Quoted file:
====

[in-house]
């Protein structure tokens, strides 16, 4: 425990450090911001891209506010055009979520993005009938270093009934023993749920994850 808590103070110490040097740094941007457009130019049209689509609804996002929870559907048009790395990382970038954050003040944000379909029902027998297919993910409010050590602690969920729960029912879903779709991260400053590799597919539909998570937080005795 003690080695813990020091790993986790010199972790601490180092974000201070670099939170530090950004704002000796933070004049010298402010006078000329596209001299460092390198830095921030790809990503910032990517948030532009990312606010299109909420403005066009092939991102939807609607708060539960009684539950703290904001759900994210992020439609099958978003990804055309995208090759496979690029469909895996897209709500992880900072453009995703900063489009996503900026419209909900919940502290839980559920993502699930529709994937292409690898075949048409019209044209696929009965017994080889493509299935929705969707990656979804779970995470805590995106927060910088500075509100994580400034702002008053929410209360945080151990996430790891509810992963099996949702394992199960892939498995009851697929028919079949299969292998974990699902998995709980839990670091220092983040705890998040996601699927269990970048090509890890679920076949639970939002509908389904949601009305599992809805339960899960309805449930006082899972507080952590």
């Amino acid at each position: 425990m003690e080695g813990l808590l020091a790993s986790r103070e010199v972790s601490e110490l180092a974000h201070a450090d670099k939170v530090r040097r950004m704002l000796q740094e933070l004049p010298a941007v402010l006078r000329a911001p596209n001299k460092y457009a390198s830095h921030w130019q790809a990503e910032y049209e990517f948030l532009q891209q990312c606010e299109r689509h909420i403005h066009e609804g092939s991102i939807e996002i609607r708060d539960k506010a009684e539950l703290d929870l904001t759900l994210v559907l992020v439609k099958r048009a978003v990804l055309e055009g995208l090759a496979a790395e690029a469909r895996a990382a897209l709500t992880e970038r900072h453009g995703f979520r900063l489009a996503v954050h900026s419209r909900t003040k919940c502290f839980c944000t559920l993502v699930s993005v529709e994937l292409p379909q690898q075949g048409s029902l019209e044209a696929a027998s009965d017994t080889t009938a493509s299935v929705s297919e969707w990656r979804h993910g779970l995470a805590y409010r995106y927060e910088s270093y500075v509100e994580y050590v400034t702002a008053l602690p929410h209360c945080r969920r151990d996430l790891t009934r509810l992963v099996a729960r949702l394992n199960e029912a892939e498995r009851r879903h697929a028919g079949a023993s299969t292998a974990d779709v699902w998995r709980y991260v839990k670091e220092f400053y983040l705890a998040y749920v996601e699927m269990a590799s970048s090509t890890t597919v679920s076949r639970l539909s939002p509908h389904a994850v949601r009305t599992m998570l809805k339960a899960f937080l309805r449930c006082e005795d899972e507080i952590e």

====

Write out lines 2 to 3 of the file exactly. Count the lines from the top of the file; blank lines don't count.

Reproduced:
């Protein structure tokens, strides 16, 4: 425990450090911001891209506010055009979520993005009938270093009934023993749920994850 808590103070110490040097740094941007457009130019049209689509609804996002929870559907048009790395990382970038954050003040944000379909029902027998297919993910409010050590602690969920729960029912879903779709991260400053590799597919539909998570937080005795 003690080695813990020091790993986790010199972790601490180092974000201070670099939170530090950004704002000796933070004049010298402010006078000329596209001299460092390198830095921030790809990503910032990517948030532009990312606010299109909420403005066009092939991102939807609607708060539960009684539950703290904001759900994210992020439609099958978003990804055309995208090759496979690029469909895996897209709500992880900072453009995703900063489009996503900026419209909900919940502290839980559920993502699930529709994937292409690898075949048409019209044209696929009965017994080889493509299935929705969707990656979804779970995470805590995106927060910088500075509100994580400034702002008053929410209360945080151990996430790891509810992963099996949702394992199960892939498995009851697929028919079949299969292998974990699902998995709980839990670091220092983040705890998040996601699927269990970048090509890890679920076949639970939002509908389904949601009305599992809805339960899960309805449930006082899972507080952590």
């Amino acid at each position: 425990m003690e080695g813990l808590l020091a790993s986790r103070e010199v972790s601490e110490l180092a974000h201070a450090d670099k939170v530090r040097r950004m704002l000796q740094e933070l004049p010298a941007v402010l006078r000329a911001p596209n001299k460092y457009a390198s830095h921030w130019q790809a990503e910032y049209e990517f948030l532009q891209q990312c606010e299109r689509h909420i403005h066009e609804g092939s991102i939807e996002i609607r708060d539960k506010a009684e539950l703290d929870l904001t759900l994210v559907l992020v439609k099958r048009a978003v990804l055309e055009g995208l090759a496979a790395e690029a469909r895996a990382a897209l709500t992880e970038r900072h453009g995703f979520r900063l489009a996503v954050h900026s419209r909900t003040k919940c502290f839980c944000t559920l993502v699930s993005v529709e994937l292409p379909q690898q075949g048409s029902l019209e044209a696929a027998s009965d017994t080889t009938a493509s299935v929705s297919e969707w990656r979804h993910g779970l995470a805590y409010r995106y927060e910088s270093y500075v509100e994580y050590v400034t702002a008053l602690p929410h209360c945080r969920r151990d996430l790891t009934r509810l992963v099996a729960r949702l394992n199960e029912a892939e498995r009851r879903h697929a028919g079949a023993s299969t292998a974990d779709v699902w998995r709980y991260v839990k670091e220092f400053y983040l705890a998040y749920v996601e699927m269990a590799s970048s090509t890890t597919v679920s076949r639970l539909s939002p509908h389904a994850v949601r009305t599992m998570l809805k339960a899960f937080l309805r449930c006082e005795d899972e507080i952590e």